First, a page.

How community theater changed my life

July 29 2019 | Guest post by Rachael Dickzen
Photo by David Seidman

One day in fall 2010, my roommate Grace turned to me and asked if I wanted to audition with her for an all-female Shakespeare troupe she had found advertised on Craigslist. I immediately said yes. I had no idea then that that one "yes" would end up changing my life.

I had always loved theater; my parents took my siblings and me to plays at Shakespeare in the Park every summer. My mom's favorite movie was the 1993 version of Much Ado About Nothing, and it quickly became one of my favorites as well (my wedding processional was the movie's main theme). As a child, I did not always understand the words or their meaning, but I loved the excitement, the costumes, and the soothing flow of the rhythms and rhymes. Those performances stuck with me, so much that I can still remember details of plays I saw when I was 10. One production of Twelfth Night particularly enchanted me — it concluded with a song that I can still sing today, 20 years later.

Despite that love of theater, I never really considered getting into acting. Sure, I participated in church choir productions and class shows in elementary school, and I sang solos in talent shows, but I never took a theater class or auditioned for a community or school play. I was a perfectionist child, utterly terrified of failing at anything, and trying out for a play meant I could be rejected. I stuck with activities that were comfortable for me, like band and newspaper.

Photo by David Harback of Harback Photography

That's how I went through my primary school years and college years, doing fine, but not really taking many chances. But then after college, I became roommates with Grace. Grace was bold and brave. With her hammered dulcimer, she had formed her own wizard rock band, writing songs and touring the country with her fellow Harry Potter loving friends. She took up the ukulele on a whim and wrote an entire album with it. She took part-time gigs instead of a full-time job so she could continue to tour regularly. I thought she was the coolest and wanted to be more like her. So when she found that Craigslist ad, I jumped at the chance.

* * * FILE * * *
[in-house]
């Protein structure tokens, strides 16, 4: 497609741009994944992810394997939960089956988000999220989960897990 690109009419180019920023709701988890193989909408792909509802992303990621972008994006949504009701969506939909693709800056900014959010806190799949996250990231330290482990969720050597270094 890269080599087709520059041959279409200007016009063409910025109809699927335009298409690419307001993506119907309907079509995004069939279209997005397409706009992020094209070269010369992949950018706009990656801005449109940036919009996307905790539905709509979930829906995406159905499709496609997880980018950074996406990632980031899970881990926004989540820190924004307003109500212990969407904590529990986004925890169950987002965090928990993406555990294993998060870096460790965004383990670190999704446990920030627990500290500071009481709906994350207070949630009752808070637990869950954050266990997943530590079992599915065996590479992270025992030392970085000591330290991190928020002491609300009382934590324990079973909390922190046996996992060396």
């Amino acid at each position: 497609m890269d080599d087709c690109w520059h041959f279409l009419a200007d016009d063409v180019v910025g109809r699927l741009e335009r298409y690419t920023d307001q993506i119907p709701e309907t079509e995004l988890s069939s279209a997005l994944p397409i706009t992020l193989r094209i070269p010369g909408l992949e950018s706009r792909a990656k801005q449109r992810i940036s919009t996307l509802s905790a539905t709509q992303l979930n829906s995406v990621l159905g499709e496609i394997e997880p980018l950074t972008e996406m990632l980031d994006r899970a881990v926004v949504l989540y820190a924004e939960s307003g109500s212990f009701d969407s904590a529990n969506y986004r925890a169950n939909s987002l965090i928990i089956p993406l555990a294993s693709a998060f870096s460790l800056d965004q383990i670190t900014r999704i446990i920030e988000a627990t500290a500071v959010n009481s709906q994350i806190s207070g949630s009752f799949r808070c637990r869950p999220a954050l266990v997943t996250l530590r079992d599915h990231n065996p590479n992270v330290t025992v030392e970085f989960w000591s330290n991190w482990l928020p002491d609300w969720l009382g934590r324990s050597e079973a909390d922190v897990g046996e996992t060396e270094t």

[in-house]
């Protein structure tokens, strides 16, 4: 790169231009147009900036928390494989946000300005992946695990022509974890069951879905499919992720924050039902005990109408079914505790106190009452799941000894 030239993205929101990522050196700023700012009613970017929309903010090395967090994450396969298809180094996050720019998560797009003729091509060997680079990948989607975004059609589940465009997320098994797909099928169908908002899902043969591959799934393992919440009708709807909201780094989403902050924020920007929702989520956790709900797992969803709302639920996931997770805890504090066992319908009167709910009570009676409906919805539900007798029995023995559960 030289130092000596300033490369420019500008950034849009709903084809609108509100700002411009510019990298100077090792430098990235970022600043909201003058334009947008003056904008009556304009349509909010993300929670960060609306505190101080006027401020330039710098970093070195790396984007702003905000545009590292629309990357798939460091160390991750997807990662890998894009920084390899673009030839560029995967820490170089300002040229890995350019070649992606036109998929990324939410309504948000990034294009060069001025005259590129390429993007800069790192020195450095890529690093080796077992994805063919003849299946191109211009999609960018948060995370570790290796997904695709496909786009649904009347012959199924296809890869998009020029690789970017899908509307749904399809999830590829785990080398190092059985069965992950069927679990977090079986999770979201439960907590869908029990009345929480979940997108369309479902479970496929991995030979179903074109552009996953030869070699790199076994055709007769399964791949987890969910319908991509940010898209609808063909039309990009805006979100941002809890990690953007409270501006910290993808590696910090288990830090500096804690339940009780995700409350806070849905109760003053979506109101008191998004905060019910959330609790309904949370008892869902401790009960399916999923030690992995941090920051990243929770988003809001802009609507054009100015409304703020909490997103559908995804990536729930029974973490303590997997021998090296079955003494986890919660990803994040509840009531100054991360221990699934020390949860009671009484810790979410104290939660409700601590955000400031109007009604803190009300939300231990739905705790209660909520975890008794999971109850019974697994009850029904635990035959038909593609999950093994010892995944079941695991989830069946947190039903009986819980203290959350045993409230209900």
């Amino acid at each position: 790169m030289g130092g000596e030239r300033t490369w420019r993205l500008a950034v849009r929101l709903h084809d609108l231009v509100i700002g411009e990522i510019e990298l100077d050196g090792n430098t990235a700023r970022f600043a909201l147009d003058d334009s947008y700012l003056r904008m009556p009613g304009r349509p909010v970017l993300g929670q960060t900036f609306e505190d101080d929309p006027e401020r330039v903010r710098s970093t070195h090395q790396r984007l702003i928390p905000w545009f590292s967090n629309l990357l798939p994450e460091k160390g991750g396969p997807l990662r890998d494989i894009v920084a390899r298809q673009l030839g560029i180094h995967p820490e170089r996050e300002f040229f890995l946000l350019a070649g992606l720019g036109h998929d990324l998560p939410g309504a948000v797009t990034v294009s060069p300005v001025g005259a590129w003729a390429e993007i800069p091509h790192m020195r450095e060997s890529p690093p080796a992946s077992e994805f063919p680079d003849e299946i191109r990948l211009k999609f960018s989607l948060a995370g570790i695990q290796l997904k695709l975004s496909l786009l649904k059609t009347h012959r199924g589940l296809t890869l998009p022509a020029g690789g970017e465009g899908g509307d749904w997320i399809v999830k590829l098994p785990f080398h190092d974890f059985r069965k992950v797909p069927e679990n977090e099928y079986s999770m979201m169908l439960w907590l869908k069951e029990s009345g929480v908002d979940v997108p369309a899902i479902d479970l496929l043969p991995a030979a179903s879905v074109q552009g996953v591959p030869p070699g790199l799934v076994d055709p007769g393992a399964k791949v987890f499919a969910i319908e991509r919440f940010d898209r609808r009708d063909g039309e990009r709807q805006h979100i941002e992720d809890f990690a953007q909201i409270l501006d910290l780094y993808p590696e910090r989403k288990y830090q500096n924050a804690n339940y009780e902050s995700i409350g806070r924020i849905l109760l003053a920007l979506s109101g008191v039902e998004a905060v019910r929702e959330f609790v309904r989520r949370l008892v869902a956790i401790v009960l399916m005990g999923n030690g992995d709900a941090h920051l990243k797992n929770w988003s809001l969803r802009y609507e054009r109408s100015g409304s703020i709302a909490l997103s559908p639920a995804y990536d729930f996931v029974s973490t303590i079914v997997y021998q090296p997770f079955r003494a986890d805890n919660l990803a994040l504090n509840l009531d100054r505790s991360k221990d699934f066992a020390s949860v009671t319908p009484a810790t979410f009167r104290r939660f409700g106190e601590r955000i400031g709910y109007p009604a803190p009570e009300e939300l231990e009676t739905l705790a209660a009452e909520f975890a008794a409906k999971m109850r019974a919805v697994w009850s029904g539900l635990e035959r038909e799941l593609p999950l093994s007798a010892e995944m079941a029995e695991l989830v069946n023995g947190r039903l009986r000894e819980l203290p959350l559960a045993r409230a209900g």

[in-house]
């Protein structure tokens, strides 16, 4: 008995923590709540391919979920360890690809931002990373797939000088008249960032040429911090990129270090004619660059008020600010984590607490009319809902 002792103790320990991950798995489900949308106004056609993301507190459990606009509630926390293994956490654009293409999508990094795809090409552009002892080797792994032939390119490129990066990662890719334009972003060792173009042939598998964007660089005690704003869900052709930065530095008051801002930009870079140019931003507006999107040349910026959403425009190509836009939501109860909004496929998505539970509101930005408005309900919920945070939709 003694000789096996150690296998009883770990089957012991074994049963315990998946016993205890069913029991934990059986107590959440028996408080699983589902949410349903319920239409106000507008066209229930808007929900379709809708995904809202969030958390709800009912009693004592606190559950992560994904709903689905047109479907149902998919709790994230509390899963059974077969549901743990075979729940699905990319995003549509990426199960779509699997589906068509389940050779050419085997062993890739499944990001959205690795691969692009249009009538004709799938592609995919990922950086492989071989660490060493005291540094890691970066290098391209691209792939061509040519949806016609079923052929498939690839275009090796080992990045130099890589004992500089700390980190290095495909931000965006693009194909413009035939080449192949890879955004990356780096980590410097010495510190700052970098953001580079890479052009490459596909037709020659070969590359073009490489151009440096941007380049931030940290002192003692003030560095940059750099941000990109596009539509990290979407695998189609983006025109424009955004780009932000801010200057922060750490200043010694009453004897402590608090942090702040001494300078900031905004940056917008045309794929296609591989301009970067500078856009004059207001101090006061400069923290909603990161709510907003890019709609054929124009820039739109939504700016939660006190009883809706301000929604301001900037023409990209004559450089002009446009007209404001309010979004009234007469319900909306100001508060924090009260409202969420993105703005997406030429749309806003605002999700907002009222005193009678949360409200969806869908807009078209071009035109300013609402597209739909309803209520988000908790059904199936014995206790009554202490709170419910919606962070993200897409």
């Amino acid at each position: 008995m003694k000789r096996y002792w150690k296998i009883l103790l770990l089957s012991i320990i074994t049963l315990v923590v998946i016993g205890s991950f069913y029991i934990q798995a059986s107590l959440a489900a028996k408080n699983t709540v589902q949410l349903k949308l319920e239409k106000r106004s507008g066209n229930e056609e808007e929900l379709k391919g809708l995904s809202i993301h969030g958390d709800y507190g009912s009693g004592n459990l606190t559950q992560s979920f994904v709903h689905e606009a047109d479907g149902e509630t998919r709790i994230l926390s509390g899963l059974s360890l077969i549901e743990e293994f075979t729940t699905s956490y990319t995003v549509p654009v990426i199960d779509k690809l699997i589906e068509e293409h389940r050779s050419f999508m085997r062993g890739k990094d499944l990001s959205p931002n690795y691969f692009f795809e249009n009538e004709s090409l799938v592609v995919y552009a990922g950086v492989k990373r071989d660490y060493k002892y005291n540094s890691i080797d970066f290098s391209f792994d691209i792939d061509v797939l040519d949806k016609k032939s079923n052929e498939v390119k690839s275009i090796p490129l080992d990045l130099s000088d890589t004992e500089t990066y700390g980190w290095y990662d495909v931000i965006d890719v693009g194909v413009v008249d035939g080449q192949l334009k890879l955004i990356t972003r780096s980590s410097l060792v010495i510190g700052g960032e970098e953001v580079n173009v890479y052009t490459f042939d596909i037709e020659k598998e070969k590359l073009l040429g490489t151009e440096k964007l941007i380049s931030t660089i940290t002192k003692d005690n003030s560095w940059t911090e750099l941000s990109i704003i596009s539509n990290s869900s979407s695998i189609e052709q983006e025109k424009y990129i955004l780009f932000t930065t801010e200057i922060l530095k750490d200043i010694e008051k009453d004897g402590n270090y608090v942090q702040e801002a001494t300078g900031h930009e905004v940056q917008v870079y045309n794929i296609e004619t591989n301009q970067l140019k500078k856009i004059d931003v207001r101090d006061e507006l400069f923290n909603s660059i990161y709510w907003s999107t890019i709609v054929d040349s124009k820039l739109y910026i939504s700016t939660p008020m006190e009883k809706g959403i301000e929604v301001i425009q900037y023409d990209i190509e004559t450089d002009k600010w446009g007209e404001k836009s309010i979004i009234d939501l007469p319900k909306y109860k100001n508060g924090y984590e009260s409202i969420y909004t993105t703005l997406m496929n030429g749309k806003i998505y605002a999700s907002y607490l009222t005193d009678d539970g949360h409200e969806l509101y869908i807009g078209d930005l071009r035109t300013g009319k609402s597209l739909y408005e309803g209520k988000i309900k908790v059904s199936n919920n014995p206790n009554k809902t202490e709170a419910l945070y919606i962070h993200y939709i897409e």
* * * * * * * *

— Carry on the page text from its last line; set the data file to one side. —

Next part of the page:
That troupe would become Britches and Hose, a theater company and community I love dearly founded by a woman and now close friend, Arielle Seidman. That first play, Antony and Cleopatra, brought out sides to me I didn't know existed. I learned to enunciate, to memorize lines, to project my voice, and emote. And despite having zero training, I wasn't half bad at it! The hard work we put into the plays and the pride I felt in the final product helped me grow so much as a person.

Photo by David Seidman

I gained the confidence to admit my post-college job wasn't working out. The journalism career I had pursued since high school was not making me happy; in fact, I was pretty miserable. I was an editor running a local news website out of my house for a rapidly growing company. My website was going well, my boss seemed happy with my work, but I was bored out of my mind, despite being incredibly busy. My experiences with theater gave me the courage to face that fact and finally deal with it.